Two years ago, I was poking around in an antique shop in Lenoir, North Carolina, a little furniture factory town in the mountains on the western side of the state, and I came across this book of postcards.
Flipping through the soft, faded images, I felt like the universe was whispering to me. As I leaned forward, absorbed by the images of black-and-white Paris, the words became more clear. The whisper sounded distinctly like “get off your butt and buy some plane tickets.”
I had been thinking for years that I wanted to take my kids to Paris. Thinking and Doing are not the same things. I went home and propped my five dollar post-card booklet up on my dresser where it seemed to arch an eyebrow at me and ask, “today?”
I waited. Excuses are easy to come by. Time. Money. Later. Time can feel expansive and rubbery, like there will always be enough of it. Until one day you make a list of the things you want to do with it and – amazingly – there isn’t enough!
I booked tickets.
I looked for a place to stay. A friend mentioned that she had a friend who rented out her apartment in the summers. Done. We were booked, lodged, and off to Paris for three weeks.
I was doing the final suitcase inventory – cash – passports – shoes – map – when my gaze landed on the dresser top. The postcards, which had quieted their whispering since I set things into motion, practically shouted “and us?” I grabbed a ziploc bag and tossed them into the suitcase. A scavenger hunt was born.
When I was fifteen years old, I got to live in France for a year, thanks to the Rotary youth exchange program. I’d taken three years of high school french, so no big deal, right?
No internet. No international phone calls and Skype. Just me, my two suitcases, and airmail stationary. I’m grateful my mother saved all my letters from that year, crammed full of the mundane details of living with other families in foreign places.
It took me about three months to figure out what everyone was saying, another three to emerge from my understanding-yet-mute phase, and then, voila, I could speak, read, and dream in french.
I wanted to share this part of my life with my kids. I also wanted them to understand that the world is a bigger place than our small town. And that there’s more to their mom than work, car-rides, and dinner.
They took up the scavenger hunt with enthusiasm, and we spent time with the city map spread out on the solid wooden surface of “our” fifth-floor dining room table, red clay rooftops and chimney pipes carving the Parisian skyline outside the tall, open windows. We marked out the postcard locations, connected them with places we were going to visit, and the days rolled by.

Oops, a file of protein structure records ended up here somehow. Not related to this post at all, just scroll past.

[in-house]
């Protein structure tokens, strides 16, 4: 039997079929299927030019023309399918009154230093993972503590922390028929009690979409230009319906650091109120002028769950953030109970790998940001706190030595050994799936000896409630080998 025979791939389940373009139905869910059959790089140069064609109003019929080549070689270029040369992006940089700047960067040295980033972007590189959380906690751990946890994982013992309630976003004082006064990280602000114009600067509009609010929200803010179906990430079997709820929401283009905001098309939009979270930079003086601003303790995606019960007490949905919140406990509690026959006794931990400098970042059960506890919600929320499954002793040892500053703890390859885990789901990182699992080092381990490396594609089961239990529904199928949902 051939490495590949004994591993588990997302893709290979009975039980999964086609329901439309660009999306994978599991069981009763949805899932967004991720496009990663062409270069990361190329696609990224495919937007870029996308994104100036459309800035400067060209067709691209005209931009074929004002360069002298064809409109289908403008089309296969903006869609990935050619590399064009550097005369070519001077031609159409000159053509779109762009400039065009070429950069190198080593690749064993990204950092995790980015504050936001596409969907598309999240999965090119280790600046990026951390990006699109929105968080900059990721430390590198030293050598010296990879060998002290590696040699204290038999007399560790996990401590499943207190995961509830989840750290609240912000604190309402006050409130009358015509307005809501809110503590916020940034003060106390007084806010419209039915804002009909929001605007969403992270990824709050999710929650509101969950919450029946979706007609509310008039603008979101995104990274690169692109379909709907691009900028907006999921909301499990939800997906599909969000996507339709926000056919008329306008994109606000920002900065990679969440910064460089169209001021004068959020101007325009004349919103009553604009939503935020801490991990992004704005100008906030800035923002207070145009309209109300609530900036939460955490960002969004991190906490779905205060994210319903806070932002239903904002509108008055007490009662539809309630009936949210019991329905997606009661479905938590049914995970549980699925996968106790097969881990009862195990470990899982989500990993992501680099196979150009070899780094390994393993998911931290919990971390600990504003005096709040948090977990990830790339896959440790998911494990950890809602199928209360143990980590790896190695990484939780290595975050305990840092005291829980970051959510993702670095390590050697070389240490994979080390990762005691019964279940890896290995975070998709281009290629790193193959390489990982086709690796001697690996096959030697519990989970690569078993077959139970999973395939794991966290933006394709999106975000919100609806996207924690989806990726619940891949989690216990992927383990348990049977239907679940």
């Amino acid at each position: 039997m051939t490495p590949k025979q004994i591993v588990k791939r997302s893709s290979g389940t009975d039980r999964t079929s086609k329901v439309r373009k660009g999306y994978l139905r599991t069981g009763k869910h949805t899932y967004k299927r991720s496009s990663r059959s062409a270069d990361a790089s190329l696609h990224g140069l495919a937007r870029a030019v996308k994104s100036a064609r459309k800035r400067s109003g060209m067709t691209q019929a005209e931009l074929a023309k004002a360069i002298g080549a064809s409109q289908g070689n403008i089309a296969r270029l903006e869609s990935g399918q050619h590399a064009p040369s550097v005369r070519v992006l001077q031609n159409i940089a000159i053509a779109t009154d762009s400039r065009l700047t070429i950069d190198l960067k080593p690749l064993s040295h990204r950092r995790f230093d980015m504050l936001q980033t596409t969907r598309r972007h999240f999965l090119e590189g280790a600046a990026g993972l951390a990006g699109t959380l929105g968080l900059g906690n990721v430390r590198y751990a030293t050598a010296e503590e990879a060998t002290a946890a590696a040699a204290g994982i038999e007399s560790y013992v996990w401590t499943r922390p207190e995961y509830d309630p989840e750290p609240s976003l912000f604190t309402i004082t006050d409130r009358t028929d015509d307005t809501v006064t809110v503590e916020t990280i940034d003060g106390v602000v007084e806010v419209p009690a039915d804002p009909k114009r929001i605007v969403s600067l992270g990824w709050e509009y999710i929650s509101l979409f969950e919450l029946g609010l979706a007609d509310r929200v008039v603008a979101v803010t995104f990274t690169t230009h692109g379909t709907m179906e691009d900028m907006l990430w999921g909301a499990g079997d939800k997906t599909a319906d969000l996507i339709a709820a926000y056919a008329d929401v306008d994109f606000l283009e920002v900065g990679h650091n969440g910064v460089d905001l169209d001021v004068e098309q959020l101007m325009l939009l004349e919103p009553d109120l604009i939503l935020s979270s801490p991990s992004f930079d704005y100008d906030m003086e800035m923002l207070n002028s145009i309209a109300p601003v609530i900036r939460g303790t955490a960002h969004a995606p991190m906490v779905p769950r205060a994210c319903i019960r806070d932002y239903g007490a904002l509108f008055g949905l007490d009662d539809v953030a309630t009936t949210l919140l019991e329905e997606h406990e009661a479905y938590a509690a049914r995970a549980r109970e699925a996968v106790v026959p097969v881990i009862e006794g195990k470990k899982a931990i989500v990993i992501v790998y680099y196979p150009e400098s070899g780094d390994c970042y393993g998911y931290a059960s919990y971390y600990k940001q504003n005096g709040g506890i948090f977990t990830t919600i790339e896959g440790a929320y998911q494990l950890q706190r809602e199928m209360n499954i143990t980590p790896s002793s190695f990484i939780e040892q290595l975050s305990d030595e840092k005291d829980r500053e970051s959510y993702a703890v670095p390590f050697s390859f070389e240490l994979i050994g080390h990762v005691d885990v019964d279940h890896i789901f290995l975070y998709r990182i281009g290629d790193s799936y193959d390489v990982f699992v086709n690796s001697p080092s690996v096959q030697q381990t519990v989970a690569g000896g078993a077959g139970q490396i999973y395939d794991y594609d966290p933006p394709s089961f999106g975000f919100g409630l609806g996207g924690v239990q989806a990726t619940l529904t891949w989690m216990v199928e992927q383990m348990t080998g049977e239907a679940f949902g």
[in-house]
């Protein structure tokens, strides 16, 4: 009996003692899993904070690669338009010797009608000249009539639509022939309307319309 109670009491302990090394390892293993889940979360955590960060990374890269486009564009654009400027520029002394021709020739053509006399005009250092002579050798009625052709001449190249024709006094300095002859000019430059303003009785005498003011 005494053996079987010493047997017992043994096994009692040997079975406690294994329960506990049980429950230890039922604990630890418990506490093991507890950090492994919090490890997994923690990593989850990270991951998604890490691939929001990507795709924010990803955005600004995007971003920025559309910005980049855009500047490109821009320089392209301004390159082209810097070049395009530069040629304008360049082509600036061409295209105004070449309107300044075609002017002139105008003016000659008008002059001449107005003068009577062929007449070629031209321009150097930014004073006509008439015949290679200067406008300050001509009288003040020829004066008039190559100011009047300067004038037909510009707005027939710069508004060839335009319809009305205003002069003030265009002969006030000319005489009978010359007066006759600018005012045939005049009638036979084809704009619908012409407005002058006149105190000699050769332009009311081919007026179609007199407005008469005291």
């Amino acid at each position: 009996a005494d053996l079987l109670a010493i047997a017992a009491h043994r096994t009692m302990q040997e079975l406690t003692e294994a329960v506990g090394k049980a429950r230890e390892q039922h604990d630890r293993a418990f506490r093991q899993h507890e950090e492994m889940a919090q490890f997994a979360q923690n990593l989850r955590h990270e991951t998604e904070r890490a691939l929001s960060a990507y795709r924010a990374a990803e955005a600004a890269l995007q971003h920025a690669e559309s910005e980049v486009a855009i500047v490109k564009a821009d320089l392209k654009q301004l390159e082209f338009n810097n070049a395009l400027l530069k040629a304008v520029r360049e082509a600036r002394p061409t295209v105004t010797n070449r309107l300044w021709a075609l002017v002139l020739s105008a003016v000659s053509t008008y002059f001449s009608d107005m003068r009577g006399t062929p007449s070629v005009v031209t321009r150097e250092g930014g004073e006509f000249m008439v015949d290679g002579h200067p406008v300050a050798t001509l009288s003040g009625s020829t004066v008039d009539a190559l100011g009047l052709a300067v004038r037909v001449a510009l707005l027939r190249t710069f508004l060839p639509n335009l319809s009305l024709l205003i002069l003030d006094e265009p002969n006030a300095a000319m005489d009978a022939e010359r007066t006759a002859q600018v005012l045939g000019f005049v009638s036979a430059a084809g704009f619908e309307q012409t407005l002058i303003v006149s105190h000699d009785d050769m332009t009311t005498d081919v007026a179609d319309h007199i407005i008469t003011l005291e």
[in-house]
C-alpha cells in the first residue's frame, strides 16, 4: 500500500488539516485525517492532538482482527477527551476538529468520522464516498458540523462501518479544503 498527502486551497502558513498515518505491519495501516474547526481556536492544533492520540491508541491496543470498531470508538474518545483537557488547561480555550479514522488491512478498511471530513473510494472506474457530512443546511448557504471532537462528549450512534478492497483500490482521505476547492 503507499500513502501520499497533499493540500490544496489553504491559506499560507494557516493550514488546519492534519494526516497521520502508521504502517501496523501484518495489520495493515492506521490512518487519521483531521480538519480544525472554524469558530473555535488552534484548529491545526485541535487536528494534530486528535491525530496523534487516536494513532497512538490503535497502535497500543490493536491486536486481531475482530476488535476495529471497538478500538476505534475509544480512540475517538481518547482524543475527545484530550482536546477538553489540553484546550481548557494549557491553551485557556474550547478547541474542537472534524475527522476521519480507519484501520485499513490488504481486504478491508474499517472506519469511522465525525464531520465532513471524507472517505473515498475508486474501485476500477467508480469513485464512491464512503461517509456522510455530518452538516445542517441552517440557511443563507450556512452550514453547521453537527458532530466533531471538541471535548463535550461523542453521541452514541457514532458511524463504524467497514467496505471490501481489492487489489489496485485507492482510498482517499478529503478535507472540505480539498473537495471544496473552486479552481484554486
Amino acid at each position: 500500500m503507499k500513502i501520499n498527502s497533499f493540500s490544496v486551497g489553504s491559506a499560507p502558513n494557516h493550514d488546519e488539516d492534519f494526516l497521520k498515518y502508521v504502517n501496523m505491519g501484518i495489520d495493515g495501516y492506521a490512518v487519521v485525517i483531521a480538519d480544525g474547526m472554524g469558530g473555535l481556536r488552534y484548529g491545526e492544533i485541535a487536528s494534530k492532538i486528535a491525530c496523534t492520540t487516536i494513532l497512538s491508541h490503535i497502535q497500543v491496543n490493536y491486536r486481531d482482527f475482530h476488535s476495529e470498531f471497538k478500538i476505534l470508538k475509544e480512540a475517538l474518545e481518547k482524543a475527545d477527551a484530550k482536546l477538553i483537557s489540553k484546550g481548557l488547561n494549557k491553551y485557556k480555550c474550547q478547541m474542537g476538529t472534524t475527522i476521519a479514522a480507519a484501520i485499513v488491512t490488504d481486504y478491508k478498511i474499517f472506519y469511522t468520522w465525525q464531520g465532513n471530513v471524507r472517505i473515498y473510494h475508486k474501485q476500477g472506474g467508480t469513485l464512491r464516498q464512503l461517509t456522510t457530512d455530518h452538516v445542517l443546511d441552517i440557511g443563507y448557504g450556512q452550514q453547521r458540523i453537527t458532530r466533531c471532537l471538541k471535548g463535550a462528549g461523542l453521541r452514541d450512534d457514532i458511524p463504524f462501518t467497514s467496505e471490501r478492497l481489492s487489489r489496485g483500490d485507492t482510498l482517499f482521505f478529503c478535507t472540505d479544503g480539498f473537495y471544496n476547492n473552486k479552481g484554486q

Most of the images were easy to recover – the Place de la Concorde was still in the same place, even if the traffic lights, cars, trees, and fences are different. My daughter was a careful photographer, matching up angles and elements of the shots. My son was the motivator, insisting that we could march on a few more blocks, even after full days of museums and sight-seeing.
The Rue des Capucines was the hardest to nail down. There was no particular address on the postcard, just the street name, and it’s a long street. We were debating whether the building in front of us was possibly the right one, “It’s close…” my daughter said, doubt watering down her words.
“That’s not it,” my son insisted. Another block and we knew he was right.
After we got the last photograph, La Porte Saint-Denis, which was next to nothing on our itinerary and required a special trip, we collapsed into cafe chairs and ordered what had become our favorite cafe drinks.
We sat there in the shade. Tired. Knowing we’d have a metro ride, five flights of steps to climb with groceries, and dinner to make. It felt like…..home.
And that was what I really wanted. Not the whirlwind tour, not the cram-it-all-in visit nobody will remember later, but the normal stuff. The grocery store. The little shops on Rue Monge. The trip to the pharmacy, the metro tickets, the breezy dinners, the sweaty search for water.
We visited the museums and sights, but I wanted the experience to stretch out beyond the excitement of a new place, to bleed into the realness of our normal lives.
When we got home, I made a photo album of the postcards, old and new, next to each other. My city-planner self examined the details and my story-telling self thought about change. Paris has changed. There are more cars, more people, more…of it all. We found the publisher’s sign over their door, but they’ve been sold to someone else. The photographer, Marcel Bovis, was famous and judging by the buildings and cars, I’d guess the photos were pre-world war II, but I don’t really know.
I still have the postcards on my desk, as a reminder that Paris changes, we change, and when the universe whispers, it’s time to lean in and listen.
(Originally posted April 23, 2016)